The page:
I wanted to grow up as soon as I could and wear shoes like yours.  Sometimes I would pull a pair of wingtips out of your closet and remove the wooden stretchers – which took some effort for a skinny kid like me – and slip those big shoes over my feet.  I’d try walking in them, stepping carefully to avoid tripping.  I wasn’t big enough to make them BOOM, but I liked the way they looked.

I knew the wingtips were your working shoes.  I didn’t really understand what kind of work you did, but I knew working was how you took care of us.  I knew the dark suits and the booming shoes and the daily trips to your office were the reason we lived in a nice house, and also the reason we didn’t look like the shabbily-dressed kids we saw when Mom took us along for her charity work.

Now and then you took Jerry and me to the office on a Saturday when you needed to catch up on some paperwork.  We enjoyed those office trips, partly because of the old-fashioned soda dispenser, the kind with rows of metal rails that held the bottles upright by the necks. For a dime – you always seemed to have dimes in your pocket – we could slide a bottle along those rails and out the side to release it. The lid was heavy and you had to hold it up for us.  But that was easy for you because you were HUGE.

I liked the way your office smelled … like paper and ink.  I liked the starkness of the fluorescent lights.  I liked looking at the photo on your wall of someone handing you a plaque and shaking your hand.  I knew that whatever you did, you were good at it, good enough that people wanted to shake your hand.  When I sat and did math exercises at my desk in school, I pretended I was in my own office, doing important work that would make someone want to shake my hand.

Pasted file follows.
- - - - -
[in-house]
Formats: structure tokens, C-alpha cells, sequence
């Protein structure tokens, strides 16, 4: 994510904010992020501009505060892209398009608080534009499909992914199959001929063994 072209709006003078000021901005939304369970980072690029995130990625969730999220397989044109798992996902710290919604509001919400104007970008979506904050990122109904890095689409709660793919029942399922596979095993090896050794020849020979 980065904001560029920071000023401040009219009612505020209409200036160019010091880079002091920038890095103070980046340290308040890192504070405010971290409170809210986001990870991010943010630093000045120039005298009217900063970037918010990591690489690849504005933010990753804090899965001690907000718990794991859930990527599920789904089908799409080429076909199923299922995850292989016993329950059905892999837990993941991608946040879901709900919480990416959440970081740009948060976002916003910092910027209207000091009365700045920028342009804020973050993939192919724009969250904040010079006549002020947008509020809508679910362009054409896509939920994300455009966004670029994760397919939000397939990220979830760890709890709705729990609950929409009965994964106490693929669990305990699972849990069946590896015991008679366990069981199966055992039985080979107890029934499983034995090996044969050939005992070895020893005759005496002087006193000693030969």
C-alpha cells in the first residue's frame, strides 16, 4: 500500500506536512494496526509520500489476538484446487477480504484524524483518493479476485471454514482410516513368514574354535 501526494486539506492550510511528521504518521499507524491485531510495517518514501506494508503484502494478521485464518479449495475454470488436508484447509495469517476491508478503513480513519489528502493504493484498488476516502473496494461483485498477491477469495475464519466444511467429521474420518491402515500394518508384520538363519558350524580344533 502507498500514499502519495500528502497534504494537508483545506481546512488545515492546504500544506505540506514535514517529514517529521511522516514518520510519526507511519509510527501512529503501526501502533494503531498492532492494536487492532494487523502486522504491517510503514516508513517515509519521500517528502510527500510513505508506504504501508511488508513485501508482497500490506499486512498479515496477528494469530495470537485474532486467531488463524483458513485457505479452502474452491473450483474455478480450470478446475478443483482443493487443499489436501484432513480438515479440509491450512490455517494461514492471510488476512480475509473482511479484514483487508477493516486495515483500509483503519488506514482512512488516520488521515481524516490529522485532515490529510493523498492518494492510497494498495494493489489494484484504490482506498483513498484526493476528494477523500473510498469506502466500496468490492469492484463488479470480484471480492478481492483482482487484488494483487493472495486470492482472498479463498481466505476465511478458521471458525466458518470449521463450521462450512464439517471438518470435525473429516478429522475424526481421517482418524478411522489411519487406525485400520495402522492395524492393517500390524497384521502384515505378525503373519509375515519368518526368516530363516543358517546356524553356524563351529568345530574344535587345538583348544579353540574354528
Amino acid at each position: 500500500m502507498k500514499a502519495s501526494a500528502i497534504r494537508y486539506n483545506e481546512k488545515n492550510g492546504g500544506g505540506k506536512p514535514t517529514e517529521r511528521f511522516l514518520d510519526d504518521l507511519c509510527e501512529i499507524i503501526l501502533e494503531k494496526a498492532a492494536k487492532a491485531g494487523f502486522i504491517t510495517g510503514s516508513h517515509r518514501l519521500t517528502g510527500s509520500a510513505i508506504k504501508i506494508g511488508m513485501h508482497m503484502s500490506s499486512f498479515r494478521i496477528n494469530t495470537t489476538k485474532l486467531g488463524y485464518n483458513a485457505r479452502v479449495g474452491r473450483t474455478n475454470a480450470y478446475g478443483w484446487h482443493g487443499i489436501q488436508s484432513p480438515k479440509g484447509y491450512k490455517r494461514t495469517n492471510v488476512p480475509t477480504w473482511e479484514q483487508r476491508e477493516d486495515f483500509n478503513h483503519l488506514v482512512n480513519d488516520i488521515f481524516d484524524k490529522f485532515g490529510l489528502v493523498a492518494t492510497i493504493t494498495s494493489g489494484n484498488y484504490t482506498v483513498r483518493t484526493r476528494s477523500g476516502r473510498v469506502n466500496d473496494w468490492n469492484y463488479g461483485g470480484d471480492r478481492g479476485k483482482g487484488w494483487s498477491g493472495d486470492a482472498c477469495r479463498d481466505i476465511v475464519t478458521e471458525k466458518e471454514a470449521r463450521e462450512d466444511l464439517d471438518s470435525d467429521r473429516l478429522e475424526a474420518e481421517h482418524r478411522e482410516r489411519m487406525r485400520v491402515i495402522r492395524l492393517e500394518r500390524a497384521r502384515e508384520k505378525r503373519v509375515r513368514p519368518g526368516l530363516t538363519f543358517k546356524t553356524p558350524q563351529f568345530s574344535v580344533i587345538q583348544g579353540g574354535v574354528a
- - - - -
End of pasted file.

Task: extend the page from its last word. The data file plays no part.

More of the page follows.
I don’t know exactly when I decided I didn’t want to grow up and be just like you. Certainly by the time I enrolled in college, I knew I’d never be happy wearing dark suits and working in an office.  I rejected your advice about majoring in accounting.  I explained, somewhat hesitantly, that accounting might appeal to you, but I’d be bored out of my mind.

That’s when I began to realize you didn’t want me to grow up and be just like you, either.  When I chose pre-med for my major, you said that’s great, go for it, I’ll support you.  When I switched to psychology, you said that’s great, go for it, I’ll support you.  When I switched again to journalism as a junior, you said that’s great, go for it, I’ll support you.